Injuries Finally Catch up to Cavaliers in Miami

Chris Bosh, Samardo Samuels

Entering this season, Cavaliers head coach Byron Scott idealized within a nine-man rotation. Rife with young, inexperienced talent, having nine different players who could tally 25-30 minutes per night seemed to be the best course of action, especially with several bench players who could be worthy of the ever-popular starting nod.

The results of said experiment were largely positive as the Cavaliers experienced very little drop-off — if not the occasional boost — in production thanks to solid, efficient work from guys like Tristan Thompson, Daniel Gibson, Alonzo Gee and Ramon Sessions.

Fast forward to Tuesday night’s contest in Miami and one-third of Scott’s nine-man rotation were not even in the building.  As the Cavs and Heat raced back and forth in front of court-side advertisements for Hublot (new watch alert!),  Gibson, Thompson and Anthony Parker stayed back in Cleveland to receive treatment on their various ailment. Couple this with the recent release of the unguaranteed Mychel Thompson and Scott was forced to not only make Gee a starter but work with an even thinner rotation. Wins over Replacement, personified.

With all respect due to their respecitve levels of professional basketball talent, replacing Thompson and Gibson with Luke Harangody and Christian Eyenga — the only two men to have played for Cleveland’s NBDL franchise this season — is rarely going to bear fruit when it comes to the win column. Certainly, Tuesday evening’s final score indicated far worse of a demise, but the Wine and Gold went in to the fourth quarter (typically their best period through this season) down a mere six points. It would only be after the team shot 5-of-23 in the fourth with the Heat continue to trade in transition and dagger-like three-pointers, even a superhuman effort from Kyrie Irving wouldn’t have narrowed the gap.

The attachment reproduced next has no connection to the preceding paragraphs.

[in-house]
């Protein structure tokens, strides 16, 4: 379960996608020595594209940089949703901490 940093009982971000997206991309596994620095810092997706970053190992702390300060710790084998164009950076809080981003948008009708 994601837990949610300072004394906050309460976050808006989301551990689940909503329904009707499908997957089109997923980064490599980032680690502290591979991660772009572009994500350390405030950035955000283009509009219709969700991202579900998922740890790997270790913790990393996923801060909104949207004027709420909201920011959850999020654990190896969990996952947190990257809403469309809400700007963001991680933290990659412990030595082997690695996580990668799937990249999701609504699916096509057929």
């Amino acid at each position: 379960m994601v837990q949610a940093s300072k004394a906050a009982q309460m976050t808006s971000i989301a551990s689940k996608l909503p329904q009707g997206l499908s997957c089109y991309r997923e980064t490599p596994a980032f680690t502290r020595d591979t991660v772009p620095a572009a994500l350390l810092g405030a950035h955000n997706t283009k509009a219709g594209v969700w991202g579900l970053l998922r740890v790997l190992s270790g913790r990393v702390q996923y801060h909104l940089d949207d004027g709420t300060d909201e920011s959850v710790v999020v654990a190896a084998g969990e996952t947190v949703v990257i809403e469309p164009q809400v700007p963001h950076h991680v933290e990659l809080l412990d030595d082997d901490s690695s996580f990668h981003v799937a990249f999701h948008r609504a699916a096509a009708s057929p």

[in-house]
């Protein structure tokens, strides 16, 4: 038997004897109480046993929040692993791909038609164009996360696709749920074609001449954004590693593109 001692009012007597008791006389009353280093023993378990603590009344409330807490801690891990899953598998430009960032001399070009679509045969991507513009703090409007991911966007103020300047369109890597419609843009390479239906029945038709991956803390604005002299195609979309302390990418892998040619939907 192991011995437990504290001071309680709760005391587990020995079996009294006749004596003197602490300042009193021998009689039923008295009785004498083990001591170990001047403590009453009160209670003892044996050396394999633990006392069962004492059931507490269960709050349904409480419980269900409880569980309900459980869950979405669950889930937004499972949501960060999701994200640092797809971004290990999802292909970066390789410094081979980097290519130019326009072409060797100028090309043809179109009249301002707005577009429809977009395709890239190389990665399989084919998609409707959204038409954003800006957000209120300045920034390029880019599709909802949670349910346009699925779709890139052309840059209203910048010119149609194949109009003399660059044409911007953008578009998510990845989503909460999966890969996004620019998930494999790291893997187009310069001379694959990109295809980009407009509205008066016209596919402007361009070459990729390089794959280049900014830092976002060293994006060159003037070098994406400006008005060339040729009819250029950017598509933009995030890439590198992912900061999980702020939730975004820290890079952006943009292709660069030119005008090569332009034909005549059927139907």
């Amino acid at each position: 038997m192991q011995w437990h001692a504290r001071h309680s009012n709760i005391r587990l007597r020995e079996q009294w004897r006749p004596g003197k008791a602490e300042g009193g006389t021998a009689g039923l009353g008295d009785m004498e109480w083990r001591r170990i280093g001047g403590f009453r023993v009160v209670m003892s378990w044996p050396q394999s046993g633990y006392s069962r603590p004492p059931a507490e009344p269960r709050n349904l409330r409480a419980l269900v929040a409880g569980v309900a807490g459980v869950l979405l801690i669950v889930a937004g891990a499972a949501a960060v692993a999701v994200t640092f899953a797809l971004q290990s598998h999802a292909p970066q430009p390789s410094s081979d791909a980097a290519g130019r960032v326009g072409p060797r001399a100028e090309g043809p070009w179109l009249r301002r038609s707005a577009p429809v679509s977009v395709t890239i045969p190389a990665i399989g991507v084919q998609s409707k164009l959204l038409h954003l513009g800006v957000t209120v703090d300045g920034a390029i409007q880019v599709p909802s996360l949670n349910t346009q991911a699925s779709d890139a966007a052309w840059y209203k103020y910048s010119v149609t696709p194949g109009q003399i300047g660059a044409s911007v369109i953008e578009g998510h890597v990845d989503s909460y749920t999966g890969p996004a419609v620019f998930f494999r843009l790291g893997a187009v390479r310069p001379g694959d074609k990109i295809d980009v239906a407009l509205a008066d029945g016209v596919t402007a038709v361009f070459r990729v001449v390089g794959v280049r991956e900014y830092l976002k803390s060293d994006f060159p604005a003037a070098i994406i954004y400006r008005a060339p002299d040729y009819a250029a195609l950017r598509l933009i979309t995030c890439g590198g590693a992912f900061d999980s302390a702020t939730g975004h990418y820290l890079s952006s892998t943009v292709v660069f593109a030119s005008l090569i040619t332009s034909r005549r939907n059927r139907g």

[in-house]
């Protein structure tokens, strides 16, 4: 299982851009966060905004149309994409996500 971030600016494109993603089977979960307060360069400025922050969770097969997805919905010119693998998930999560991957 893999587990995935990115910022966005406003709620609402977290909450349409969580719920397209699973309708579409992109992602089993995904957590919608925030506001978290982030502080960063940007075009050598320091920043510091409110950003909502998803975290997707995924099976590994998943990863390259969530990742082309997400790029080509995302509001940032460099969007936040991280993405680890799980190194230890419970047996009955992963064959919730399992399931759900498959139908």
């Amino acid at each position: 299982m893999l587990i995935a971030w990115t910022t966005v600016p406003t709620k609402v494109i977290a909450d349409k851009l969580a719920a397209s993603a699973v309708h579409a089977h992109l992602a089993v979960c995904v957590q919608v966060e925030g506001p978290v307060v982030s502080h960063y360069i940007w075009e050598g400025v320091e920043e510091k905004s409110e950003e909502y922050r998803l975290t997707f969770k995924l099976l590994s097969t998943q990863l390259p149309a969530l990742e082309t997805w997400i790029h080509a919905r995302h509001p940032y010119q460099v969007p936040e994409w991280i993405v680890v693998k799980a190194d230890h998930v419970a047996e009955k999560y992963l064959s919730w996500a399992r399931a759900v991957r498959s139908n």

Akin to the team’s fourth quarter output was that of the reserves, with the non-starters hitting only four of their 23 field goal attempts. “Our second unit couldn’t throw anything in the ocean,” said Scott postgame. Unfortunately, the team released Thompson when it had appeared that Boobie Gibson’s neck infection had subsided; once he had a bit of a setback, Gee — typically the team’s offensive spark off of the bench — was forced into a starting role, leaving Sessions as the lone scoring threat.

The Cavaliers can ill afford to have a team decimated by injuries. While this statement would seem obvious for any professional franchise in any sport, it is exponentially more prevalent with the Wine and Gold due to their relative inexperience. Certainly, a bump here and a bruise there is sustainable — three key rotation players, however, is tough to endure regardless of roster.

(AP Photo/Alan Diaz)

  • Harv 21

    The talent disparity was laughable. Parental controls on my tv threatened to ditch the signal when Hol- … that … that … center (don’t have stomach to say his name) set lunging, elbow-first picks or Harangody bricked from point-blank range.

    If (if) Gee has the motivation to keep improving he can really carve out a decent career as a player with a valuable skill set: passionate, athletic defense and blow-by drives when the defense concentrates elsewhere.  Kind of hope they sign him to an extension that is not so large that he relaxes.

  • Anonymous

    I actually watched most of the game (usually I only last a few quarters) and despite the talent disparity and the injuries the Cavaliers did play hard.  It’s painfully clear this team needs 2-3 maybe 4 more young dynamic guys on the roster.  Casspi looks terrible the guy just stands outside and waits for a pass.  He should have been here a few years ago, would have fit in perfectly.  Harangody, ugh, I see why Scott has to be forced to play him.  Basically it’s Irving, Varejao and Gee on occassion Sessions.  What’s happened to Samardo Samuels?  I thought he was going to be the improved player not Gee.

  • BrownsFanSF

    I don’t know if I have ever seen an NBA big set worse screens than Ryan Hollins.   The Art of the Moving Screen is pretty much the one NBA skill I didn’t want Big Z to pass on to the new Cavs.

    Razon Ramon definitely played terrible, which was surprising after he opened the game with a couple of sharp passes.  I think it’s pretty clear that after watching Luke brick that ridiculously ugly 3 point shot of his, having two passes bounce off of Hollins and seeing swing man was the guy we drafted cause we wouldn’t have to pay him, he hit the panic button big time.

    We need Bouncy back bad.  Never thought I’d say that about an incredibly unpolished 4 who shoots 45% from the field, but we need him bad. 

  • eldaveablo

    Harangody is GOD-AWFUL out there, and Hollins is right there with him. I have to say I was pleasantly surprised with Eyenga – though my expectations were impossibly low. I thought his D was actually quite good considering he went straight from the D-League to covering Wade & LBJ. I even found myself impressed with his boxing out. 

  • Ike

    Yeah, I mean I’m watching the game in the 2nd quarter and the Cavs are trotting out Sessions, Gee, Eyenga, Harangody and Hollins.  You’re simply not going to win games in the NBA when this is the case.